```
insert into t3
select
t1.id, t2.id2, t1.c1, t1.c2, c3, t1.c4, t1.padding
from
(select /*+ no_merge */ * from t1) t1,
t2
;

```

This is where the problem starts to get a little interesting. The /*+ no_merge */ hint is (usually) a winner in situations like this – but why have I included a /*+ leading() */ hint choosing to put t2 (the small table) second in the join order? It’s because of the way that Cartesian Merge Joins work, combined with an eye to where my most important resource bottleneck is likely to be. Here’s the execution plan taken from memory after executing this statement with statistics_level set to all. (11.2.0.4):

```
SQL_ID  azu8ntfjg9pwj, child number 0
-------------------------------------
insert into t3 select   /*+ leading(t1 t2) */  t1.id, t2.id2, t1.c1,
t1.c2, c3, t1.c4, t1.padding from  (select /*+ no_merge */ * from t1)
t1,   t2

Plan hash value: 1055157753

----------------------------------------------------------------------------------------------------------------------
| Id  | Operation                | Name | Starts | E-Rows | A-Rows |   A-Time   | Buffers |  OMem |  1Mem | Used-Mem |
----------------------------------------------------------------------------------------------------------------------
|   0 | INSERT STATEMENT         |      |      1 |        |      0 |00:00:10.28 |   48255 |       |       |          |
|   1 |  LOAD TABLE CONVENTIONAL |      |      1 |        |      0 |00:00:10.28 |   48255 |       |       |          |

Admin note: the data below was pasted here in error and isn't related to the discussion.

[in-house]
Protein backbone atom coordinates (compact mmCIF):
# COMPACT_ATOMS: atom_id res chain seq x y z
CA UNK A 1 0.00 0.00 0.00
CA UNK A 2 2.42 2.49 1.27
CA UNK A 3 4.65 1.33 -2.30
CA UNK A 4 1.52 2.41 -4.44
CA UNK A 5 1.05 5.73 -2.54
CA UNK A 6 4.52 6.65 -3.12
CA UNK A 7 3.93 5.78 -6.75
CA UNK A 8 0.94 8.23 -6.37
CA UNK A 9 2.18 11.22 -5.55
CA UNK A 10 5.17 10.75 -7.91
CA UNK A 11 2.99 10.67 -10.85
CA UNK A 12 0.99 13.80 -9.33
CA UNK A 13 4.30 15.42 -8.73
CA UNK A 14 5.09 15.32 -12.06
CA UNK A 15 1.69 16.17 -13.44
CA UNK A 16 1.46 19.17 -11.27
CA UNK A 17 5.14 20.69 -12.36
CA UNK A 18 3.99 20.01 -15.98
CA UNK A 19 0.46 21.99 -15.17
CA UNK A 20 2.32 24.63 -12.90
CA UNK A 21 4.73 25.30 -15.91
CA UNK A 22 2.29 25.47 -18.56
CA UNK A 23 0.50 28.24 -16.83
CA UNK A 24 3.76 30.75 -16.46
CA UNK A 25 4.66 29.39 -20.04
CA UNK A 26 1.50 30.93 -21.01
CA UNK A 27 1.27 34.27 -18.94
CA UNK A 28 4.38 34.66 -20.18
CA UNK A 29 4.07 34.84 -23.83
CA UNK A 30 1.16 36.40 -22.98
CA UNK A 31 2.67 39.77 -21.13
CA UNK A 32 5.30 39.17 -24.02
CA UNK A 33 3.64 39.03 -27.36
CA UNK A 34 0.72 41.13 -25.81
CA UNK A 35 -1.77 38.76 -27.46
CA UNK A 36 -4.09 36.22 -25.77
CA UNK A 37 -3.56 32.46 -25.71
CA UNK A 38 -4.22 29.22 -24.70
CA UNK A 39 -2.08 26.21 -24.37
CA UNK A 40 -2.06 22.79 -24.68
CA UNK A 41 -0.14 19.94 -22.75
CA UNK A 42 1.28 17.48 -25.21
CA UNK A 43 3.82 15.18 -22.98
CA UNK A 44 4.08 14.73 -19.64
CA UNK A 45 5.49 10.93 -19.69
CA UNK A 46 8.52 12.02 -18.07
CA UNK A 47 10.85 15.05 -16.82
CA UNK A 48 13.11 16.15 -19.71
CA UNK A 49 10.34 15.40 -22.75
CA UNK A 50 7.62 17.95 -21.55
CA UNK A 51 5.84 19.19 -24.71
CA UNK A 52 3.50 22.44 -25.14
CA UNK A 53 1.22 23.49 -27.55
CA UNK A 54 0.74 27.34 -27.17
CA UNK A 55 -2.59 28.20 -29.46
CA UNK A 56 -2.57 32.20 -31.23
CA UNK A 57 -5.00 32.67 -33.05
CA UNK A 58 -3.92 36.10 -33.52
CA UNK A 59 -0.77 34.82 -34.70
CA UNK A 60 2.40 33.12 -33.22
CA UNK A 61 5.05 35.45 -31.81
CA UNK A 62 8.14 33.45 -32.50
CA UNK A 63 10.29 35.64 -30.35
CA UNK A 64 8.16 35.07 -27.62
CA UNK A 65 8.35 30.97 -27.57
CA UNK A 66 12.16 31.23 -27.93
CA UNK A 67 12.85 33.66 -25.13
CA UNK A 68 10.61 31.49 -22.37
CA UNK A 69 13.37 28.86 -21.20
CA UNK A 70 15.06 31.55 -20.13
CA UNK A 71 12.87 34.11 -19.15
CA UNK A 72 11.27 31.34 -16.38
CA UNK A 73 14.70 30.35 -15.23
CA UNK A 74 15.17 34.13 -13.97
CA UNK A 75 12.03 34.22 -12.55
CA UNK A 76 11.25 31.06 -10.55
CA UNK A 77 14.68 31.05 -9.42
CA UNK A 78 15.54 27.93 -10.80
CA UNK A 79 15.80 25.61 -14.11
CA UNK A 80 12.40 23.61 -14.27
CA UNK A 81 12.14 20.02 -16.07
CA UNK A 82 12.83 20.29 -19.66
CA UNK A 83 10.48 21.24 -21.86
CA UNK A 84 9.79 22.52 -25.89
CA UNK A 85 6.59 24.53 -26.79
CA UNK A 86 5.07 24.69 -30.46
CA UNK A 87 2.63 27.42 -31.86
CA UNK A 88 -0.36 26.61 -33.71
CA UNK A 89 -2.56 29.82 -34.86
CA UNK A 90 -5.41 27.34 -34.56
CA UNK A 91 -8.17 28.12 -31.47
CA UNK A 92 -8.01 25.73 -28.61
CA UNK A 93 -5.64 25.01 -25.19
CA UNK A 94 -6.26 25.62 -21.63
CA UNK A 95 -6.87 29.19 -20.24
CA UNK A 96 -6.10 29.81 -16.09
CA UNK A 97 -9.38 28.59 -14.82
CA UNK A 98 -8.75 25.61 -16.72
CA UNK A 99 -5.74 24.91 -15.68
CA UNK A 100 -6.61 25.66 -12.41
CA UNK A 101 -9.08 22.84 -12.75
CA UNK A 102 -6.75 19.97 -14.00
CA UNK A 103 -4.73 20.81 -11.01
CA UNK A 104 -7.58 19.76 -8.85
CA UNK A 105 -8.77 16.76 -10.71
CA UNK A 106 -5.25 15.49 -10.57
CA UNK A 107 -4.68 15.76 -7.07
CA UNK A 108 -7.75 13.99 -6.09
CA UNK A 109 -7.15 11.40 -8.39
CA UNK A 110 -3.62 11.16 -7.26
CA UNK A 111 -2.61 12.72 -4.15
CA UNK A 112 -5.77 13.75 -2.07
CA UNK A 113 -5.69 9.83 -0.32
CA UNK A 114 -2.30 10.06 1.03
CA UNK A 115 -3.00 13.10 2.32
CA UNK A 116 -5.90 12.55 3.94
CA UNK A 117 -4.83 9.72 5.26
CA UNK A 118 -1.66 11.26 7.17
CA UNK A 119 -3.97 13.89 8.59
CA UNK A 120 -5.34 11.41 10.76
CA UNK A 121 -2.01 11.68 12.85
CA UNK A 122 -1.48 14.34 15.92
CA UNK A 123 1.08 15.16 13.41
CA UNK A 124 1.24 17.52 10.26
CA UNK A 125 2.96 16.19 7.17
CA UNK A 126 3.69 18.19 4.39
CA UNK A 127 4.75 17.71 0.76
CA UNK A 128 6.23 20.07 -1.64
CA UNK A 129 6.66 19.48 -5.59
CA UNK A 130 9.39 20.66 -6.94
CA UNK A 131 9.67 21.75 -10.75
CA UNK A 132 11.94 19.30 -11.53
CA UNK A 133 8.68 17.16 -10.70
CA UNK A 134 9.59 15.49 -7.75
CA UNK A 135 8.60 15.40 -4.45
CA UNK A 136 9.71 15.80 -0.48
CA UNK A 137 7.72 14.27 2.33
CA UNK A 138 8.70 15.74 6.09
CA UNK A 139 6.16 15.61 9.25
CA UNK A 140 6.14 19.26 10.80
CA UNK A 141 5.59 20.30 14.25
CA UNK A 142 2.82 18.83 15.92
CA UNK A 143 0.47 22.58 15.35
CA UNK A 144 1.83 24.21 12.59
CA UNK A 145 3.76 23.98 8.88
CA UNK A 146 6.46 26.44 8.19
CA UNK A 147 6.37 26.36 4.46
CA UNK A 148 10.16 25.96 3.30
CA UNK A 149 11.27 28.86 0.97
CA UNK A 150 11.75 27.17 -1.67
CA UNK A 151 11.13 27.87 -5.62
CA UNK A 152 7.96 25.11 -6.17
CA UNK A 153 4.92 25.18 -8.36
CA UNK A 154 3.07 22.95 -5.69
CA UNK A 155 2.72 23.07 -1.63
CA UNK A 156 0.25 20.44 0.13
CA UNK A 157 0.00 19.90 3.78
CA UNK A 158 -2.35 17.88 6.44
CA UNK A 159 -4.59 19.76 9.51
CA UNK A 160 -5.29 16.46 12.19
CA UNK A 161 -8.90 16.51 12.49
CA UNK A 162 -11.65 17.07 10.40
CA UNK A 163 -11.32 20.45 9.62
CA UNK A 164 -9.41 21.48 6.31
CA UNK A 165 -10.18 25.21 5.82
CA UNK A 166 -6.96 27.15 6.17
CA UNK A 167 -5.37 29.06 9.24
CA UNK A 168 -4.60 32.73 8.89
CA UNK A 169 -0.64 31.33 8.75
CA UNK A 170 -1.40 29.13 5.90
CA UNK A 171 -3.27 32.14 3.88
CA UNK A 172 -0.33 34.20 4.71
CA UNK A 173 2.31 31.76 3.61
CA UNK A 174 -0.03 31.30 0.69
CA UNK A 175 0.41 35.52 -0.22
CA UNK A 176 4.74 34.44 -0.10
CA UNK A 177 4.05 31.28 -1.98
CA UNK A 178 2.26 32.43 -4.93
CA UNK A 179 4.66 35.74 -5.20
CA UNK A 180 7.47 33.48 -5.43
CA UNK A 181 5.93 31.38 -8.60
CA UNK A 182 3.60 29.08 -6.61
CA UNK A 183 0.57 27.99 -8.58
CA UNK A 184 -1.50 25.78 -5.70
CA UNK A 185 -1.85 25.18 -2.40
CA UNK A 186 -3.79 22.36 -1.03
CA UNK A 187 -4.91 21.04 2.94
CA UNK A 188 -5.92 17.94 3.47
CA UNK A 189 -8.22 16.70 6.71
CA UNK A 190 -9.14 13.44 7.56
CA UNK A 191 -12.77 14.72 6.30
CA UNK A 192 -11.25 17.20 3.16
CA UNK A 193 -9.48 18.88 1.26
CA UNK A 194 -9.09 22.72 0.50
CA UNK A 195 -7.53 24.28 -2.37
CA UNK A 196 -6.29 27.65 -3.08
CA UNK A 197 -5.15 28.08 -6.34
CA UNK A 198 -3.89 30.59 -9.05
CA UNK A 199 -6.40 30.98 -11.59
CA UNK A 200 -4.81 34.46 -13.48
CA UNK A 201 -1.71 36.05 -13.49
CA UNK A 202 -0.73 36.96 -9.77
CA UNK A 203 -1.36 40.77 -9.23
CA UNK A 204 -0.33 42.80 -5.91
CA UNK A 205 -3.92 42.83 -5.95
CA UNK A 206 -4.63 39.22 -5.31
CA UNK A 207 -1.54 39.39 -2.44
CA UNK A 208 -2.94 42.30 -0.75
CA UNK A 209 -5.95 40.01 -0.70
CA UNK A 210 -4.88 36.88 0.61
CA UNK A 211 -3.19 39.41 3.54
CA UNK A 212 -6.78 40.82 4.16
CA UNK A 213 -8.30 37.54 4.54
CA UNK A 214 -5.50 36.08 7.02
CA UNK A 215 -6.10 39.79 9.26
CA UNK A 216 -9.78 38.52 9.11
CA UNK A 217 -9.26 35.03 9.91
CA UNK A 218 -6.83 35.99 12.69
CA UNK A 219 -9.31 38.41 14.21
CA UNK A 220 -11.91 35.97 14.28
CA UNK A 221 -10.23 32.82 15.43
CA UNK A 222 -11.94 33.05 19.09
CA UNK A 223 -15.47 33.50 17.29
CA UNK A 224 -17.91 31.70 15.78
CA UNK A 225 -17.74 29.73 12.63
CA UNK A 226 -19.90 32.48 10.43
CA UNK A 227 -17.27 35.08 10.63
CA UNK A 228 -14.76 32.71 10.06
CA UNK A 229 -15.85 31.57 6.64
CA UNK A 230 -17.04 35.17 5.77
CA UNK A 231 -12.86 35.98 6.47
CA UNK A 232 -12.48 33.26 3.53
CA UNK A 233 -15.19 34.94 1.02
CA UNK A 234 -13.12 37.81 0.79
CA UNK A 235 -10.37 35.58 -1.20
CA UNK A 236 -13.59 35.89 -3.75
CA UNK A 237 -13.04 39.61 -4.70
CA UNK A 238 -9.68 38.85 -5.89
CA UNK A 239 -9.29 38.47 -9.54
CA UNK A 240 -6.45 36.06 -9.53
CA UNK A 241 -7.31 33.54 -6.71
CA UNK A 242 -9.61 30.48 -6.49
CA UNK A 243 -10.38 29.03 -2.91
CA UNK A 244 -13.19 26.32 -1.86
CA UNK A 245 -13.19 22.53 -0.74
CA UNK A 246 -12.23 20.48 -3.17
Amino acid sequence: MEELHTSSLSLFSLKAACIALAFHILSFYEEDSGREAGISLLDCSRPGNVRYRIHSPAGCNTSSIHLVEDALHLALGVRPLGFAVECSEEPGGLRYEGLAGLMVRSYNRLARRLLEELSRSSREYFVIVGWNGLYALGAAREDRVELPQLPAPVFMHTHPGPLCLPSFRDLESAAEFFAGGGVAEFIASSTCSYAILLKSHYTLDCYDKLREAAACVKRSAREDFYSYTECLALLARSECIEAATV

|   2 |   MERGE JOIN CARTESIAN   |      |      1 |    400K|    400K|00:00:06.30 |    1727 |       |       |          |
|   3 |    VIEW                  |      |      1 |    100K|    100K|00:00:00.94 |    1725 |       |       |          |
|   4 |     TABLE ACCESS FULL    | T1   |      1 |    100K|    100K|00:00:00.38 |    1725 |       |       |          |
|   5 |    BUFFER SORT           |      |    100K|      4 |    400K|00:00:01.78 |       2 |  3072 |  3072 | 2048  (0)|
|   6 |     TABLE ACCESS FULL    | T2   |      1 |      4 |      4 |00:00:00.01 |       2 |       |       |          |
----------------------------------------------------------------------------------------------------------------------

```

Let’s try that again (building from scratch, of course) with the table order reversed in the leading() hint:

```
SQL_ID  52qaydutssvn5, child number 0
-------------------------------------
insert into t3 select   /*+ leading(t2 t1) */  t1.id, t2.id2, t1.c1,